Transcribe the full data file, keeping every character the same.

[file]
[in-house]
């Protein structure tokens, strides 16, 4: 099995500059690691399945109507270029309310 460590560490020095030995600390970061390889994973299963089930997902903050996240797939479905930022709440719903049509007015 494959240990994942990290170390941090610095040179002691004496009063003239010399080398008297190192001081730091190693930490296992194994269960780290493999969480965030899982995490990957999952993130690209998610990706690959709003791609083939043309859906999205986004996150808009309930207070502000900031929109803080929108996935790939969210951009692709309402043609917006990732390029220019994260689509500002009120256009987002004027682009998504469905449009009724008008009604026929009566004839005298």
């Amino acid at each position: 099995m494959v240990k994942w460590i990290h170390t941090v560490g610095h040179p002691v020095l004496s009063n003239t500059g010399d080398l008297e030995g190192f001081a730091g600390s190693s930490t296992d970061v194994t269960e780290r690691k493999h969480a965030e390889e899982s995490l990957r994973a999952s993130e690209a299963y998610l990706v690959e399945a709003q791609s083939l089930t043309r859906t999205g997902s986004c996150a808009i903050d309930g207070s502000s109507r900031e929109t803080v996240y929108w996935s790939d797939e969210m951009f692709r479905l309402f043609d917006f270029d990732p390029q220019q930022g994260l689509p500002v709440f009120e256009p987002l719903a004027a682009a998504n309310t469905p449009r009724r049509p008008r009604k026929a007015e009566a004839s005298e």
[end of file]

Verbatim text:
[in-house]
């Protein structure tokens, strides 16, 4: 099995500059690691399945109507270029309310 460590560490020095030995600390970061390889994973299963089930997902903050996240797939479905930022709440719903049509007015 494959240990994942990290170390941090610095040179002691004496009063003239010399080398008297190192001081730091190693930490296992194994269960780290493999969480965030899982995490990957999952993130690209998610990706690959709003791609083939043309859906999205986004996150808009309930207070502000900031929109803080929108996935790939969210951009692709309402043609917006990732390029220019994260689509500002009120256009987002004027682009998504469905449009009724008008009604026929009566004839005298």
């Amino acid at each position: 099995m494959v240990k994942w460590i990290h170390t941090v560490g610095h040179p002691v020095l004496s009063n003239t500059g010399d080398l008297e030995g190192f001081a730091g600390s190693s930490t296992d970061v194994t269960e780290r690691k493999h969480a965030e390889e899982s995490l990957r994973a999952s993130e690209a299963y998610l990706v690959e399945a709003q791609s083939l089930t043309r859906t999205g997902s986004c996150a808009i903050d309930g207070s502000s109507r900031e929109t803080v996240y929108w996935s790939d797939e969210m951009f692709r479905l309402f043609d917006f270029d990732p390029q220019q930022g994260l689509p500002v709440f009120e256009p987002l719903a004027a682009a998504n309310t469905p449009r009724r049509p008008r009604k026929a007015e009566a004839s005298e």